Unlike previous wars, World War I was an unraveling of the social contract and the expectations of civilized behavior, an erosion of the ideas of what combatants may do in war.
As the year comes to a close, our librarians wanted to share their favorite books, movies, television series, and music that either came out in the past year, or that we just discovered in 2014. Every one of these items is available in the Kansas City Public Library collection.
Take a look; maybe you'll find a new favorite that's outside of your comfort zone!
Parties are fun year-round, and kids can enjoy the delightful craft and recipe given below whenever they choose. What inspired me, though, were celebrations for the New Year.
New Year’s Eve was a special time at my house when I was a kid. It was the time of year when I could have a friend for a sleepover. We made our own festive hats. One of my favorite memories is drinking mint milkshakes—a homemade treat that Mom only made for this occasion.
I found directions to make an awesome-looking, yet incredibly simple, see-through crown in Crafts for Kids by Gill Dickinson. Using thick tape, scissors, paper pieces and sequins, kids can be their own holiday haberdashers. If they have extra tape, they can create cuffs, too, as you see that I did in the photo. The book recommends this craft for kids 2-6-years-old and estimates that it will take ten to twenty minutes. (A grown-up may want to help with the second piece of tape since matching up the two pieces can be tricky).
With messages everywhere, teens can take back power by making their own voices heard. It is impossible to go through the day without consuming information. In fact, there is so much competing for our attention that it can be dizzying. In 2014, spending on advertising in the United States was $180.1 billion.
The Kansas City Public Library's board of trustees has returned to its full, nine-member complement with the recent appointment of two local business leaders, Marilou Joyner and Kathryn Mallinson.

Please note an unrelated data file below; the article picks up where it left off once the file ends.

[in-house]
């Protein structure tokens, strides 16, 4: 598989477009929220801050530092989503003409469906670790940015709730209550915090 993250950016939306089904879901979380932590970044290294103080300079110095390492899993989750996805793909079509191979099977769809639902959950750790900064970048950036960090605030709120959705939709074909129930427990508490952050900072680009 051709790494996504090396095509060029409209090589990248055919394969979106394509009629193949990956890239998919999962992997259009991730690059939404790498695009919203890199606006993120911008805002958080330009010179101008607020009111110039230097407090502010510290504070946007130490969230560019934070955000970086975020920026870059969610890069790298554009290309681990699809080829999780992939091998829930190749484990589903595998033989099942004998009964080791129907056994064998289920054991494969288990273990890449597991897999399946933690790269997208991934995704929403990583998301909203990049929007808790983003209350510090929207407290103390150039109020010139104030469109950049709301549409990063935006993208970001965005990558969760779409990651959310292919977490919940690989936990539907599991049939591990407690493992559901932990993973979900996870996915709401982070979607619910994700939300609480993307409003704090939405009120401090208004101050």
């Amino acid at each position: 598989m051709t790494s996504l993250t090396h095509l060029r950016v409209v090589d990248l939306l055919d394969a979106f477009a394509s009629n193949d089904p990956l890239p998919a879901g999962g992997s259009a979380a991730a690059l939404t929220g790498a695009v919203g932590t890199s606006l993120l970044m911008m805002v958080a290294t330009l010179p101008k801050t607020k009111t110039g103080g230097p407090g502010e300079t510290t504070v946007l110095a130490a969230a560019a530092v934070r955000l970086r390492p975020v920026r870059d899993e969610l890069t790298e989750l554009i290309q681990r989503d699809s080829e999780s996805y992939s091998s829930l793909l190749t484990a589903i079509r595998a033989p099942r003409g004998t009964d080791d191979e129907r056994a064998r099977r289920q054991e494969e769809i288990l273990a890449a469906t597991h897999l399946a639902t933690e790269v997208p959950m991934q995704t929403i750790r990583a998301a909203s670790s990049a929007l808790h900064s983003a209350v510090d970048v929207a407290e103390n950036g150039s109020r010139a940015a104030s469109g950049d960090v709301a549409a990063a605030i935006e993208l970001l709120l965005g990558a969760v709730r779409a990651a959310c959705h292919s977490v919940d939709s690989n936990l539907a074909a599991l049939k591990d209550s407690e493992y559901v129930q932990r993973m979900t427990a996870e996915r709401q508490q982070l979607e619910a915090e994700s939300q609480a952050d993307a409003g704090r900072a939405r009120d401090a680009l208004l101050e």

NASA hasn’t forgotten Pluto. In fact, the dwarf planet is due to have its picture taken. When the New Horizon spacecraft gets close to the mass 3 billion miles from Earth, around January 2015, it is set to serve as official space photographer.
Until then, you can brush up on your Pluto knowledge with some Kansas City Public Library books.
Why Isn’t Pluto a Planet? by Michael Portman tells about Pluto being reclassified as a dwarf planet in 2006. This book is great for beginning readers. It includes a table of contents, a glossary of key terms, a list of places to find more information, and an index in the back to find exactly what you want in the book. The clear drawings help make up for the lack of photographs.
For an amazing mystery series that serves not only as a great example of police procedural writing, but also as social commentary on Sweden in the 1960s and 70s, one cannot do better than this series.
Think of it as an early holiday present.
We are working to make our DVD collection more accessible by removing the $1 fee for feature films and limiting all DVD checkouts to one week with no renewals. The changes took effect on Friday, December 5, 2014.
Think of it as an early holiday present. We are making our DVD collection more accessible by removing the $1 fee for feature films and limiting all DVD checkouts to one week with no renewals.
The 22nd Annual Young Writers Contest is brought to you by the Reading Reptile Bookstore, the Kansas City Public Library, and the Johnson County Library. If you're between the ages of 5 and 12 and you have a story in your heart, we want to see it!
Print out the entry form, attach it to your story, and drop off at any branch of the Library or at the Reading Reptile Bookstore by January 28, 2015.
Save the Enemy, by Arin Greenwood
Teen Reviewer: Abigail Borne
Zoey Trask’s life is a mess. A year ago her mother was killed and her father still isn’t out of mourning and gets more depressed with each day. Her brother has to be monitored constantly and the burden is left to her. She feels like it is impossible to put her life back together until a boy named Pete takes a sudden interest in her.